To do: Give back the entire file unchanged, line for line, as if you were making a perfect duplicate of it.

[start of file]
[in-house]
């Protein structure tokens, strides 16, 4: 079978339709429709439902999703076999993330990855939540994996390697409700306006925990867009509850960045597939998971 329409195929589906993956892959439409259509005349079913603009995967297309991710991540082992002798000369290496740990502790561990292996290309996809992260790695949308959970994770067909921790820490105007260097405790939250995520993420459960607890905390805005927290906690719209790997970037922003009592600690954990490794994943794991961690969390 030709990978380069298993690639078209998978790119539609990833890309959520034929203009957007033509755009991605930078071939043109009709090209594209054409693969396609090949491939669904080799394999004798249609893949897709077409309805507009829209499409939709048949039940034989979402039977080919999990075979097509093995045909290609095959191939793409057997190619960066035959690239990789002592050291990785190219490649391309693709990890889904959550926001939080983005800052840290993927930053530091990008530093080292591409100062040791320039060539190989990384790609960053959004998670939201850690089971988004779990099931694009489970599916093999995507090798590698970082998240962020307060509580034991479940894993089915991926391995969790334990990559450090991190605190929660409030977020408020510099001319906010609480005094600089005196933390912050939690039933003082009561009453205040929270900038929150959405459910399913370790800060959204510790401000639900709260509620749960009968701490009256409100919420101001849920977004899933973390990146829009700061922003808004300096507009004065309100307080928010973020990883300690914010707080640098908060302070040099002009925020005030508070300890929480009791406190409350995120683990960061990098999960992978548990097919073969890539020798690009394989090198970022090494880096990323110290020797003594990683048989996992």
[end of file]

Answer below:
[in-house]
């Protein structure tokens, strides 16, 4: 079978339709429709439902999703076999993330990855939540994996390697409700306006925990867009509850960045597939998971 329409195929589906993956892959439409259509005349079913603009995967297309991710991540082992002798000369290496740990502790561990292996290309996809992260790695949308959970994770067909921790820490105007260097405790939250995520993420459960607890905390805005927290906690719209790997970037922003009592600690954990490794994943794991961690969390 030709990978380069298993690639078209998978790119539609990833890309959520034929203009957007033509755009991605930078071939043109009709090209594209054409693969396609090949491939669904080799394999004798249609893949897709077409309805507009829209499409939709048949039940034989979402039977080919999990075979097509093995045909290609095959191939793409057997190619960066035959690239990789002592050291990785190219490649391309693709990890889904959550926001939080983005800052840290993927930053530091990008530093080292591409100062040791320039060539190989990384790609960053959004998670939201850690089971988004779990099931694009489970599916093999995507090798590698970082998240962020307060509580034991479940894993089915991926391995969790334990990559450090991190605190929660409030977020408020510099001319906010609480005094600089005196933390912050939690039933003082009561009453205040929270900038929150959405459910399913370790800060959204510790401000639900709260509620749960009968701490009256409100919420101001849920977004899933973390990146829009700061922003808004300096507009004065309100307080928010973020990883300690914010707080640098908060302070040099002009925020005030508070300890929480009791406190409350995120683990960061990098999960992978548990097919073969890539020798690009394989090198970022090494880096990323110290020797003594990683048989996992």